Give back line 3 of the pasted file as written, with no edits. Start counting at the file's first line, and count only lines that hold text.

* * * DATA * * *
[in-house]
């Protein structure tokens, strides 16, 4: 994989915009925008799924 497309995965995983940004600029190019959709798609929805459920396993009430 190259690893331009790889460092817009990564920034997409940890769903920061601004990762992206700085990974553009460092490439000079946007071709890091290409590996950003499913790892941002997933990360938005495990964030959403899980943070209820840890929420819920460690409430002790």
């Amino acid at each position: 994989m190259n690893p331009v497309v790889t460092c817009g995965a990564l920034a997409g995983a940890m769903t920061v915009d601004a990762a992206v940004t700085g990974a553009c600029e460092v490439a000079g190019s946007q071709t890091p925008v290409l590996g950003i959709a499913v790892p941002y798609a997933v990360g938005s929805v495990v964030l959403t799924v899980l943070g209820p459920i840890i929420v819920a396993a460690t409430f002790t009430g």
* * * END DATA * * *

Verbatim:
């Amino acid at each position: 994989m190259n690893p331009v497309v790889t460092c817009g995965a990564l920034a997409g995983a940890m769903t920061v915009d601004a990762a992206v940004t700085g990974a553009c600029e460092v490439a000079g190019s946007q071709t890091p925008v290409l590996g950003i959709a499913v790892p941002y798609a997933v990360g938005s929805v495990v964030l959403t799924v899980l943070g209820p459920i840890i929420v819920a396993a460690t409430f002790t009430g």